Trump Administration Approves Sale of F-16s to Taiwan

Jet export reverses Obama, Bush appeasement of China

Two F-16 Fighting Falcon launch flares during an annual drill at a Air Base in Taitung City
Two F-16 Fighting Falcon launch flares during an annual drill at a Air Base in Taitung City, Taiwan / Getty Images
March 15, 2019

The Trump administration has approved the sale of dozens of new F-16 jet fighters to Taiwan, the first major warplane sale to the island state in nearly 30 years.

The interagency decision, to be announced in the near future, authorized the sale of up to 66 F-16V jet fighters at an estimated cost of $13 billion, according to administration officials familiar with internal discussions.

The jets are among several new weapons systems, including missiles, that are part of the administration's latest arms sale to Taiwan, a key U.S. partner in the Asia Pacific region.

The jet sale reverses the Obama administration rejection of Taiwan's request for the same number of F-15C/D jets over fears of upsetting China. The George W. Bush administration also blocked F-16 sales in 2007, amid worries about triggering a backlash from Beijing.

A Pentagon spokesman referred questions about the arms sale to the State Department. A State Department spokesman said the department does not comment on arms sales until Congress is first notified.

The jet sale is part of the Trump administration's more hardline policy toward China. Last year, President Trump signed legislation authorizing greater amounts of high-level U.S. visits to Taiwan.

The arms sales are being carried out under the 1979 Taiwan Relations Act that authorizes the United States to provide defensive weapons to Taiwan to counter any mainland attack.

The last sale of 150 F-16A/B models took place from 1992 to 1999 under the administration of President George H.W. Bush.

As with the 1992 transfers, the sale is expected to upset Beijing, which regards Taiwan as a breakaway province and not an independent state.

After a smaller $330 million arms sale for F-16 spare parts was announced in September, Beijing spokesmen denounced the weapons transfers as a violation of U.S.-China agreements.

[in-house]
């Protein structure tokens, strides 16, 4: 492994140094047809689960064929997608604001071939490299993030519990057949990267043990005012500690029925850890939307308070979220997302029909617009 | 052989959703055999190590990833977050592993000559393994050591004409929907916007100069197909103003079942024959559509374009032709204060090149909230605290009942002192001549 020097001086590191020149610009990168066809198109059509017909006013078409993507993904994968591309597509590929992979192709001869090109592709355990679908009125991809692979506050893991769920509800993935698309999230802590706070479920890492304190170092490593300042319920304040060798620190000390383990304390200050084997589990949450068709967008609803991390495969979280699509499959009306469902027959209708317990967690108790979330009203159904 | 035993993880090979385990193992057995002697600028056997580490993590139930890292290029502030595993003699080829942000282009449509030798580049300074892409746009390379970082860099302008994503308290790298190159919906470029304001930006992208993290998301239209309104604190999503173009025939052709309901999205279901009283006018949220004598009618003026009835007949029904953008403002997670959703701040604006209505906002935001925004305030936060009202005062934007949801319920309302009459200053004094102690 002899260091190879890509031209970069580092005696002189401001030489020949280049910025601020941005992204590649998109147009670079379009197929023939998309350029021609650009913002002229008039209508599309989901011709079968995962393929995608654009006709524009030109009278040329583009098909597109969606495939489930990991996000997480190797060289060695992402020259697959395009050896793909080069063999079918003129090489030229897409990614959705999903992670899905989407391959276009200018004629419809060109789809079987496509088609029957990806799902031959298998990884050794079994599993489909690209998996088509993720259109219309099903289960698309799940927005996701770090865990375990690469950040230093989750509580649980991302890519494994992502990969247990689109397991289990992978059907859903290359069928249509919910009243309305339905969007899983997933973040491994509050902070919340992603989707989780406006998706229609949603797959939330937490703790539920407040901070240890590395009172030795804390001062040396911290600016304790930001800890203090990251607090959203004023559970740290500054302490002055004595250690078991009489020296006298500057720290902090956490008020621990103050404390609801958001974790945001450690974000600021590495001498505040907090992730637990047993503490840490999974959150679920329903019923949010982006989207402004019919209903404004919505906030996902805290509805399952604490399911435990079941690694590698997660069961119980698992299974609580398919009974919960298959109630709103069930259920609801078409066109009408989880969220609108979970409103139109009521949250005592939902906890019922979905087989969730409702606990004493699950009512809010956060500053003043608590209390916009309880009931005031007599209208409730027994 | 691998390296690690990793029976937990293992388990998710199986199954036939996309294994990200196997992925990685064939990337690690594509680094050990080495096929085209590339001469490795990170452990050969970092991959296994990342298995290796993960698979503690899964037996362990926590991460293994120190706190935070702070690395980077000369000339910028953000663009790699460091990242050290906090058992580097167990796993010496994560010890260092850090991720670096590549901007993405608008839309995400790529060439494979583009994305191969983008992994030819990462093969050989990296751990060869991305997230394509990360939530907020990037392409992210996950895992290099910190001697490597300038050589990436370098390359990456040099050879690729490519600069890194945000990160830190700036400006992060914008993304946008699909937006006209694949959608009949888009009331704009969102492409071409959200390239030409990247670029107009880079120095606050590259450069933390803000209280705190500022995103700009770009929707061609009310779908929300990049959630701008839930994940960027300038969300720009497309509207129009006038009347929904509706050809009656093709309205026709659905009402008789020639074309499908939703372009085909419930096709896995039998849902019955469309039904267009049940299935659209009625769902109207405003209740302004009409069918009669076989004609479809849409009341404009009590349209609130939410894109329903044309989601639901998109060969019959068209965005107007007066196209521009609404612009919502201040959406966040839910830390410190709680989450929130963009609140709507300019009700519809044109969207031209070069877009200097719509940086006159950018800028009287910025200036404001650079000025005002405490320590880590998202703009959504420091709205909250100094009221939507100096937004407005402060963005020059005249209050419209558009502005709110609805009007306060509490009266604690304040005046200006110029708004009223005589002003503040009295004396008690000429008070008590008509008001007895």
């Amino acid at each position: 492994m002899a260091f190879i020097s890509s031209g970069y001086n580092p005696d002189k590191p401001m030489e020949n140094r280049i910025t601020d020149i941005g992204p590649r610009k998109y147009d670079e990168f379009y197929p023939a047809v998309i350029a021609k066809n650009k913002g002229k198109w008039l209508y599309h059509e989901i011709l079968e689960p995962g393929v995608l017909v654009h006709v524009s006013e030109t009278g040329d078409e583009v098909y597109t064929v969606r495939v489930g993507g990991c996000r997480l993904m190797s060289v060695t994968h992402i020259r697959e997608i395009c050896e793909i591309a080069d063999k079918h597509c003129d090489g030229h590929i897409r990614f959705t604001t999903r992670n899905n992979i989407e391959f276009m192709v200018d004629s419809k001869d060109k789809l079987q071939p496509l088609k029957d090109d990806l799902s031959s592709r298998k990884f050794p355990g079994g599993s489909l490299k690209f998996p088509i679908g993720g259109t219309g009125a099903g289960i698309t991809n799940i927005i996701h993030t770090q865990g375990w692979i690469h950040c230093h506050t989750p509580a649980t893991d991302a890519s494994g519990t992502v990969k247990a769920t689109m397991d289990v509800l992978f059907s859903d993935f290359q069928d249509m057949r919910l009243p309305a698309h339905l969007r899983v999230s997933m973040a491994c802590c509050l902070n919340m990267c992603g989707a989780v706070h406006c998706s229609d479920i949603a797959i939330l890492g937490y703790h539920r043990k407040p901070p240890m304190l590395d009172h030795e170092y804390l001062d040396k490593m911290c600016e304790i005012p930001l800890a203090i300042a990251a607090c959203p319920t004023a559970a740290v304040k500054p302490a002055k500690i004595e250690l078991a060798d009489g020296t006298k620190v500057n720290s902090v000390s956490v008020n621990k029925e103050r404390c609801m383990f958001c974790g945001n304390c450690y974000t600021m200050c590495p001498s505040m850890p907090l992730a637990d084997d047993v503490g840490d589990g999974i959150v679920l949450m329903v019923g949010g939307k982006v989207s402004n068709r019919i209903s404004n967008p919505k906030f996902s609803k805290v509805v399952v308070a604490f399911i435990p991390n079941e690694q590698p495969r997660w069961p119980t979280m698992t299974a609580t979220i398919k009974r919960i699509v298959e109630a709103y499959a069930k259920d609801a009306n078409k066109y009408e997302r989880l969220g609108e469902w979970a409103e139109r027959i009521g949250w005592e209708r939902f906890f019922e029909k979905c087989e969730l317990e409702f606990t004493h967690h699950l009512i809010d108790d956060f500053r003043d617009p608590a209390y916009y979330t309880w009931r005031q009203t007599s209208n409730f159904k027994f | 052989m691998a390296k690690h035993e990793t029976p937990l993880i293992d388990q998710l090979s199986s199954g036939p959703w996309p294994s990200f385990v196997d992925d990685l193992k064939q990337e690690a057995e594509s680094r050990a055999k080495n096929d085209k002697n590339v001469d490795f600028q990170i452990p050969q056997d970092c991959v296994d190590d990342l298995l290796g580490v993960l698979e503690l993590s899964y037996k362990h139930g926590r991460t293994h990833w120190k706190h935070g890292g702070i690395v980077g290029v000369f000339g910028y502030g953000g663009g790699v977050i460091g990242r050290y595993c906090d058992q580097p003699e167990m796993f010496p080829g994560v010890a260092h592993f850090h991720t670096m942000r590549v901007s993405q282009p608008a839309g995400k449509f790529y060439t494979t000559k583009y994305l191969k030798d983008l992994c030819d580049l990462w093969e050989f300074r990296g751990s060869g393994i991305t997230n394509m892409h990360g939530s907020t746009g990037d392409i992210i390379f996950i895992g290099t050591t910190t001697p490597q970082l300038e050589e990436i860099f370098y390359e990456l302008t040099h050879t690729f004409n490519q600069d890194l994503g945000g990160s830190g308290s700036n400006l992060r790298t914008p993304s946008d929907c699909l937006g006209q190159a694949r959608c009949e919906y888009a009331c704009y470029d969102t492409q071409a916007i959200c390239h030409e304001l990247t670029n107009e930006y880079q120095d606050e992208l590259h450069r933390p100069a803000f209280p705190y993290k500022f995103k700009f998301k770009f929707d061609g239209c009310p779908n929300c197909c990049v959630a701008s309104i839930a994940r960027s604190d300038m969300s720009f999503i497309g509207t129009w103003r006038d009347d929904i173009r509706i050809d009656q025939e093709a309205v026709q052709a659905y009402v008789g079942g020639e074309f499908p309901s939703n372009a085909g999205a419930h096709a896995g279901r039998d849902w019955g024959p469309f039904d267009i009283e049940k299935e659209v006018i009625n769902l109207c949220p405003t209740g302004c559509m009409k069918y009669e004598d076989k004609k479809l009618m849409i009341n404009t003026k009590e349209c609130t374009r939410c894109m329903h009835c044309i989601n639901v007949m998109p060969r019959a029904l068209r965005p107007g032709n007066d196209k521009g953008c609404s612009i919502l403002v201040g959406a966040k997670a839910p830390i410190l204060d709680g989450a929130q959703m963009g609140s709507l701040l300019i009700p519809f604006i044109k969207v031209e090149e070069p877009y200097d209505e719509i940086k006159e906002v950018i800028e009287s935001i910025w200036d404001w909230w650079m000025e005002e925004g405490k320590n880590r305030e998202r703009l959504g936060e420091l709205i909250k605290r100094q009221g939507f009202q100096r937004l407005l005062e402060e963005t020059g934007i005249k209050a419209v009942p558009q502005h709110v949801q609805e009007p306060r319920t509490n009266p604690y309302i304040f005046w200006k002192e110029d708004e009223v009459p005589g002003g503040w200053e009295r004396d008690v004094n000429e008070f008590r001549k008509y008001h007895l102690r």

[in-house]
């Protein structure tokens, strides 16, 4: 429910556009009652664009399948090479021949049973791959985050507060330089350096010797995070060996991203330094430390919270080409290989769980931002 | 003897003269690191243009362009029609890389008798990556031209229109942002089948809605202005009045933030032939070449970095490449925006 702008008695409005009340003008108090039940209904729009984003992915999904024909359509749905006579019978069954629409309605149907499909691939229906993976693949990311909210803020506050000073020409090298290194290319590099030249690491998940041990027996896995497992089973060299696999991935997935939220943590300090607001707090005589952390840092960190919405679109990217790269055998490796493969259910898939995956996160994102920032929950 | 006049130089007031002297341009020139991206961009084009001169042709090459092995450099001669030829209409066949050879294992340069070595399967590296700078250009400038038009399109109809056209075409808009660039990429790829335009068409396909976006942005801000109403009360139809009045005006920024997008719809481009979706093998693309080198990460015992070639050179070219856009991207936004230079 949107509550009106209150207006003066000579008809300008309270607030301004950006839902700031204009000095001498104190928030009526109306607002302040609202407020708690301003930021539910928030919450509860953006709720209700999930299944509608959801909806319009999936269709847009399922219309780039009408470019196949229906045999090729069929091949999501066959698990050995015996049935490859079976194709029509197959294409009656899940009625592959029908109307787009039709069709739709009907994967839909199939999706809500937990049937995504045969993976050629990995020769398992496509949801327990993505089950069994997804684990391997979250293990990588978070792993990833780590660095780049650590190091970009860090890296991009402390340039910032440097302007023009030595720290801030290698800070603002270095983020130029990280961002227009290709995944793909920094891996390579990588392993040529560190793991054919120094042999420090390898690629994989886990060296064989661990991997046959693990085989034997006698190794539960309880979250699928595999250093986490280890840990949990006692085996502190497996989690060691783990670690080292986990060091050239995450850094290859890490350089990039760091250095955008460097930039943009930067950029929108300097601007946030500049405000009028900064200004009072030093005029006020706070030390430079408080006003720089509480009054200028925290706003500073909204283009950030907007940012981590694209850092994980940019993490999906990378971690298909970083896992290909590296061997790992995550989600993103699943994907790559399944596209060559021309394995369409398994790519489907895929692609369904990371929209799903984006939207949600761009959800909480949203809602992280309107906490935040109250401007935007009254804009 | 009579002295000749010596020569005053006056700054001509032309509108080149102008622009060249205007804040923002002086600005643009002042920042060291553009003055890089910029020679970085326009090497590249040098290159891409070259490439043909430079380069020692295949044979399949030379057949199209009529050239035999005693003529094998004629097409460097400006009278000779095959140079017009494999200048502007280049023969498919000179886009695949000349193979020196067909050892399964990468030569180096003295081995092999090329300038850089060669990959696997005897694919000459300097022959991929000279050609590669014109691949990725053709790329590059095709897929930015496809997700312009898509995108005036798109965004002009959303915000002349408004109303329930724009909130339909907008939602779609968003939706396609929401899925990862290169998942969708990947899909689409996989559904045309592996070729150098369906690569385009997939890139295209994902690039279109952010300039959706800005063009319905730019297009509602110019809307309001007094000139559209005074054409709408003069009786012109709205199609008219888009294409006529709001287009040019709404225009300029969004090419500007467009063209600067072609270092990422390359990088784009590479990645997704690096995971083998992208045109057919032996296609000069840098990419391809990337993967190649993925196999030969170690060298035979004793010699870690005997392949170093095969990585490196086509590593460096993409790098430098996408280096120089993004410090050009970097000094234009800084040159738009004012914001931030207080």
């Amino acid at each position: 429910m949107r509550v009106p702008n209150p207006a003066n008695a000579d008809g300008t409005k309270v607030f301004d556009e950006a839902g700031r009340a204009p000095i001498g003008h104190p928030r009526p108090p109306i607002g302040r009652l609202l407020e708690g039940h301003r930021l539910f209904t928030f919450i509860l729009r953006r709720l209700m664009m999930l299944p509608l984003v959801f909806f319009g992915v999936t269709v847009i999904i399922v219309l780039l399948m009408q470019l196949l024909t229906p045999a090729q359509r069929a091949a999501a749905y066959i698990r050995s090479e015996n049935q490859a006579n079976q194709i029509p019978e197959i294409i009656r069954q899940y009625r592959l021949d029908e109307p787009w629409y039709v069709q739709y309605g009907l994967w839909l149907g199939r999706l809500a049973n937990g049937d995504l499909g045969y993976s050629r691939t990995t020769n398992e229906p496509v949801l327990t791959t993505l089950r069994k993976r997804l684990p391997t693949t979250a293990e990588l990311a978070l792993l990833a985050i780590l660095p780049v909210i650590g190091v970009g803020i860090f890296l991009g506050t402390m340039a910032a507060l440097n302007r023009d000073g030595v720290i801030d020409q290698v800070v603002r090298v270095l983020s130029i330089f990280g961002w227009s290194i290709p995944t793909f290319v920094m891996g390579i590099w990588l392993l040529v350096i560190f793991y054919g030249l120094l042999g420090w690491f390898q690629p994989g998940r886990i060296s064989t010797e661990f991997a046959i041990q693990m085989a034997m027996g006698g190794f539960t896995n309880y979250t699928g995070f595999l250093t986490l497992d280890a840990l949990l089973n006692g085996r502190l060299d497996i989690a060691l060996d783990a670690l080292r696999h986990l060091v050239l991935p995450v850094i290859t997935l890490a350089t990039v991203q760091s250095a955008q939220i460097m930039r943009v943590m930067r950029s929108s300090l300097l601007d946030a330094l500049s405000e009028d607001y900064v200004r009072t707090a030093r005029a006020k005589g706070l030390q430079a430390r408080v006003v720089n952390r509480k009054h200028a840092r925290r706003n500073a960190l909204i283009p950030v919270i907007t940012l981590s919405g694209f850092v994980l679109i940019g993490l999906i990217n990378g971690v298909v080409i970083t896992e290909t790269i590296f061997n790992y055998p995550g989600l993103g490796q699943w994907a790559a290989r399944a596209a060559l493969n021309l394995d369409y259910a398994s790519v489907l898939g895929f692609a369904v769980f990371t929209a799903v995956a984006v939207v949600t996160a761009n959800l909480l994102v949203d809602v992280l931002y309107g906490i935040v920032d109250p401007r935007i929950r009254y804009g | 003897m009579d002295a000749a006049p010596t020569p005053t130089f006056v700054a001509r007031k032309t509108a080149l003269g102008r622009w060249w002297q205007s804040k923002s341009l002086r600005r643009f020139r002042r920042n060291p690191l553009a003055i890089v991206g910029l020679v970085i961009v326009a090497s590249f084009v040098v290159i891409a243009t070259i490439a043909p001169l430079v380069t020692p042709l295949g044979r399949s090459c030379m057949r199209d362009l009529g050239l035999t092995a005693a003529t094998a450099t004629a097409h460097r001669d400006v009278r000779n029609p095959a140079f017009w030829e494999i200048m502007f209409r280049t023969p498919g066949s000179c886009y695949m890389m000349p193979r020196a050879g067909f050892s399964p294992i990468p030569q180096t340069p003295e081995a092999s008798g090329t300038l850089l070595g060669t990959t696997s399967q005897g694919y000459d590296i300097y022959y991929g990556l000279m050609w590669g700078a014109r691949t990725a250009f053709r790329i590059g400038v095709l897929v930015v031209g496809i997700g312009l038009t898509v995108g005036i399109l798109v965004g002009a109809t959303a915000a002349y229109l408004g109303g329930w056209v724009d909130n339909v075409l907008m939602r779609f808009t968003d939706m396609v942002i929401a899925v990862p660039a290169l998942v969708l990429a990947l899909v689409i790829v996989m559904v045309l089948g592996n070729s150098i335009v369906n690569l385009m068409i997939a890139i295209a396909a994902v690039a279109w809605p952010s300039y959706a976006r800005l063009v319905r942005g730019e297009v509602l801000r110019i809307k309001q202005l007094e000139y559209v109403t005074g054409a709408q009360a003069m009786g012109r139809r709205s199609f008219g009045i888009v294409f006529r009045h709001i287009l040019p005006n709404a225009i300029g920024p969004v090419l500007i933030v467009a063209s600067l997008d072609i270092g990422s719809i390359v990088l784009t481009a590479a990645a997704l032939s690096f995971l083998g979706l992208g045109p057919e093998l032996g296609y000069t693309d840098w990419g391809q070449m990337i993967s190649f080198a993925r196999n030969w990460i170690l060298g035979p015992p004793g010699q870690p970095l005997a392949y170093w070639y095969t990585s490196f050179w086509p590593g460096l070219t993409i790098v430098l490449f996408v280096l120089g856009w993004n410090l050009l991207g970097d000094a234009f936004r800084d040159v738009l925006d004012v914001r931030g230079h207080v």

"The sales severely violate international law and basic norms governing international relations, and severely violate the one-China principle as well as the principles of the three China-U.S. joint communiques," Foreign Ministry spokesman Geng Shuang said, adding that China protested the earlier sale.

The Chinese military protested the sale as interference in China's internal affairs and damaging Chinese sovereignty and security interests.

The official newspaper China Daily stated that same month that the United States was threatening to cross a "red line" with Taiwan arms sales.

The Obama administration sold around $14 billion in arms to Taiwan. However, that administration blocked a $1 billion arms package in December 2016.

In the first two years of the Trump administration, a total of $815.5 million in weapons were sold to Taiwan. The aircraft sale is expected to boost that number to around $14 billion.

China has stepped up pressure on the island in recent months by conducting provocative military flights around Taiwan.

The island, located 100 miles from the southern Chinese coast, was set up as the Republic of China in 1949 when Nationalist forces fled the mainland during a civil war.

The Pentagon 2018 report on the Chinese military stated that the military balance is shifting in China's favor. In terms of air power, between 2016 and 2017 China added 130 strike aircraft and bombers, increasing the numbers from 400 to 530.

The jet sales will be announced amid increasing tensions between Washington and Beijing. Both remain locked in a trade dispute over China's unfair trade practices and technology theft.

Despite several months of talks and the imposition of tariffs, an agreement resolving the trade dispute has not materialized.

The manufacturer of the F-16V, Lockheed Martin, describes the aircraft as the most technologically advanced fourth generation fighter in the world. The first V variant was flown in 2015.